Whatever the outcome of the nomination process later this year, Sanders’s “political revolution” represents something significant in electoral politics in the United States—the intrusion into the mainstream of the ideas and demands of the political movements that have emerged over the past five years.
The Sanders campaign has focused on the chasm between rich and poor in the US—“There is something profoundly wrong when the top one-tenth of one percent owns almost as much wealth as the bottom 90 percent”. Sanders has attacked Wall Street and called for the break-up of the largest banks and financial institutions, the creation of decent paying jobs, an end to crippling college tuition fees, for the expansion of Medicare and social security, for racial justice, action on climate change, an end to the domination of the electoral process by big money and the “restoration” of democracy in politics.
Irrespective of his ability to deliver such a programme, this is a serious recognition of the concerns of millions of ordinary Americans and a recognition of the way the wind is blowing in US society—a novelty in US electoral politics.
Describing himself as a democratic socialist, Sanders has tapped into fundamental social democratic desires and aspirations that have been voiced through political movements such as Occupy and Black Lives Matter (BLM). He has gained enthusiastic support from younger voters in particular, winning 81 percent of the votes of 18-29 year olds in Michigan’s Democratic primary, for example, and—as his victory over Hillary Clinton in Michigan shows—pulling important sections of the US working class.
In a country where vast sums of money are key to political election, and in a campaign in which the 100 top billionaire spenders have donated a combined $195 million to support other presidential candidates, Sanders’s average campaign contribution is $27. He has received a stunning 3.5 million individual donations, adding a further $5 million from 175,000 contributors after his surprise win in Michigan.
The most striking element of his campaign so far is his insistence that his candidature is part of a movement.
But whether or not Sanders really is a democratic socialist (he isn’t. In US terms, he is a New Deal social liberal who approves of the social democratic model in parts of Europe) is simply not the interesting or important point. He is expressing the hopes and aspirations of a radicalised generation, is articulating and legitimising discussion of collective political action to achieve social change, has helped to rehabilitate the word “socialism” in the US—no small thing in a country with a long anti-Communist tradition and one in which 30 years ago Michael Dukakis was very effectively denounced by George Bush Senior as a “liberal”—and has moved the debate about wealth inequality, social insecurity and class into the mainstream. This development provides an opportunity for the left to insert itself into the debate about socialism in the US in a way that has not been seen in decades. Canadian socialist David McNally has quite rightly posed the questions that really matter about the lessons of the Sanders phenomenon:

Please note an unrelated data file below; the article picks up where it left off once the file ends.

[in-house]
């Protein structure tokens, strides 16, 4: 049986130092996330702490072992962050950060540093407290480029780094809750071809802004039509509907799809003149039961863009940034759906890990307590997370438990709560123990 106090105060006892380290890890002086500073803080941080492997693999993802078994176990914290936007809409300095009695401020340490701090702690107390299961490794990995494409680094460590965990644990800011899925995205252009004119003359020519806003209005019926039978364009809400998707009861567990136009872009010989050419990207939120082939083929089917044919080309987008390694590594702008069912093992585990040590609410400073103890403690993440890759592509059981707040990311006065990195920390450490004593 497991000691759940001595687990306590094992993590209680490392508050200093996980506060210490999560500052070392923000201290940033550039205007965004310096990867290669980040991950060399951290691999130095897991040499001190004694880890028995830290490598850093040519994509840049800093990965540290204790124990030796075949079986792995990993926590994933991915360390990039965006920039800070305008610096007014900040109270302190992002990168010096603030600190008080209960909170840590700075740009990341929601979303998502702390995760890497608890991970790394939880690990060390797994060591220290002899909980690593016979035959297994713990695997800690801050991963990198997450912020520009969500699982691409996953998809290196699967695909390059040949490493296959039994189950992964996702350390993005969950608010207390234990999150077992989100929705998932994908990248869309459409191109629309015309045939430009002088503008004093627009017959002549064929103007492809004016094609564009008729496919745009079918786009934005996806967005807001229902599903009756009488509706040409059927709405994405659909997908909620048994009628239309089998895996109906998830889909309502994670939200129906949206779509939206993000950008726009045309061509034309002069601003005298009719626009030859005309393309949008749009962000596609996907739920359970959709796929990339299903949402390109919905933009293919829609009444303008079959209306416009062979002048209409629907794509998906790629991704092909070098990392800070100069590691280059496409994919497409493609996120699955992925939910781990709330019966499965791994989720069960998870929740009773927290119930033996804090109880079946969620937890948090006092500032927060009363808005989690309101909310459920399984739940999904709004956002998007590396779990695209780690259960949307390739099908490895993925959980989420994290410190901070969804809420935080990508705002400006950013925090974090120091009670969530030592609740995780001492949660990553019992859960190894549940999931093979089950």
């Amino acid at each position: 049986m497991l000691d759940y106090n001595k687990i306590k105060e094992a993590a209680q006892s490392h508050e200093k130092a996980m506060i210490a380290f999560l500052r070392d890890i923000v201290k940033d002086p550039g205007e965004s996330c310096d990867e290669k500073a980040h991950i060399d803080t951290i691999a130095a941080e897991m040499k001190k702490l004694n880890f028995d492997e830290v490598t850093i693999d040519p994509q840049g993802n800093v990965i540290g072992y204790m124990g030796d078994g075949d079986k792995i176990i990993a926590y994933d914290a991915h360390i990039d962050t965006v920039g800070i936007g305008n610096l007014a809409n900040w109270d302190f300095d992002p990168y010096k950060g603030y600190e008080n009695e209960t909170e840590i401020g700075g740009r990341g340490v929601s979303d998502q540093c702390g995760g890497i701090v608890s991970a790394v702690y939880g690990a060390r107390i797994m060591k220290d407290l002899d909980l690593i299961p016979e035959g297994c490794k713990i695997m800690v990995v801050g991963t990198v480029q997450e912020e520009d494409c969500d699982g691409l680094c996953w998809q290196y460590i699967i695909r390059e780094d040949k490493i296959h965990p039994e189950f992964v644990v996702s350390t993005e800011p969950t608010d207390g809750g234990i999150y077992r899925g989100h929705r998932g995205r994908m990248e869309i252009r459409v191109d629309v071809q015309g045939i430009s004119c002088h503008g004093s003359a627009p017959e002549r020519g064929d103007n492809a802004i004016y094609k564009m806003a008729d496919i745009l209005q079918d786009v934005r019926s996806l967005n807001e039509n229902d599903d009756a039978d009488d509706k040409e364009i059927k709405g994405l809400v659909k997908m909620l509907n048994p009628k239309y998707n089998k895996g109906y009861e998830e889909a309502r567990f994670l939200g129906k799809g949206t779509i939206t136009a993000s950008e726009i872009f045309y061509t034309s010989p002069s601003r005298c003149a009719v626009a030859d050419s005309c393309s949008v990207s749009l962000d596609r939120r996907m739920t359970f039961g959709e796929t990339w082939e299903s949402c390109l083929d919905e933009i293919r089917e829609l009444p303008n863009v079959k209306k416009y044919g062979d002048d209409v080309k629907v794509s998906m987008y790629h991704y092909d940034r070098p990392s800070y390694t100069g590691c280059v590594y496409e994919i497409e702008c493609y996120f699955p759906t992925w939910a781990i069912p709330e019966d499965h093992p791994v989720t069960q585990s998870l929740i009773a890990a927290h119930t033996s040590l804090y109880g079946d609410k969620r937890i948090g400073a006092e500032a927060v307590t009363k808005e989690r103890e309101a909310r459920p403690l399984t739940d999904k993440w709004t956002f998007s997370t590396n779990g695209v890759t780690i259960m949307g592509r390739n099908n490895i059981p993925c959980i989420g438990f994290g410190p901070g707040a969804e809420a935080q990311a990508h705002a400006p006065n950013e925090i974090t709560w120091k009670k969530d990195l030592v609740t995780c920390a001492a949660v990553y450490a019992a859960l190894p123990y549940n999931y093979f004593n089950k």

What is going on when we see a surge of mass support for someone who identifies himself (however inaccurately) with socialism? What is the social process driving this unexpected shift in political goals and ideas toward the left? What lies behind the re-entry of socialism into the mass vocabulary of political life? What openings might this signal for radical socialism in the age of austerity?… Real truth, Hegel argued, grasps the process of becoming of things, rather than resorting to trivial statements of fact. Truth is concerned not with static statements (Sanders does not equal socialism), but with “the coming to be” of dynamic processes—with their “dialectical movement”.4 read more
Hilary Clinton is the candidate of the war machine http://www.huffingtonpost.com/jeffrey-sachs/hillary-is-the-candidate_b_9168938.html
Sanders and the struggles to come
Lichi D’Amelio describes the conversation at a Sanders campaign-sponsored event in Harlem that took up questions which will be with us long after the election is over.April 5, 2016 https://socialistworker.org/2016/04/05/sanders-and-the-struggles-to-come
There’s no evidence that anticommunism is driving opposition to Bernie Sanders. But that doesn’t stop liberal media narratives.
by Carl Beijer https://www.jacobinmag.com/2016/04/bernie-sanders-redbaiting-communism-ussr-soviets/
Sanders campaign and the Left http://newpol.org/content/sanders-campaign-and-left
Bernie and Ice-cream
We need new priorities by Michael Albert
What the left needs right now are efforts that seek to arrive at shared program, vision, organizational wisdom and commitments, and tactical insights….
Conceive and collectively adopt multi-issue programs demanding both short- and long-term policy and institutional changes.
Create sustainable organizations to pursue our aims collectively without succumbing to sectarianism, without succumbing to the habits of hierarchy, and without becoming insular and narrow.
Develop tactical clarity about how to arrive at our agendas, how to reach out and attract participation from people who aren’t already seeking change, and how to effectively pressure existing structures for change.
One attempt to help move toward movement sustainability and coherence is an initiative titled “Some Possible Ideas for Going Forward” recently offered by 86 well-seasoned leftists from around the world. Read the statement signed by prominent left activists from the US and other countries.SEE Roar.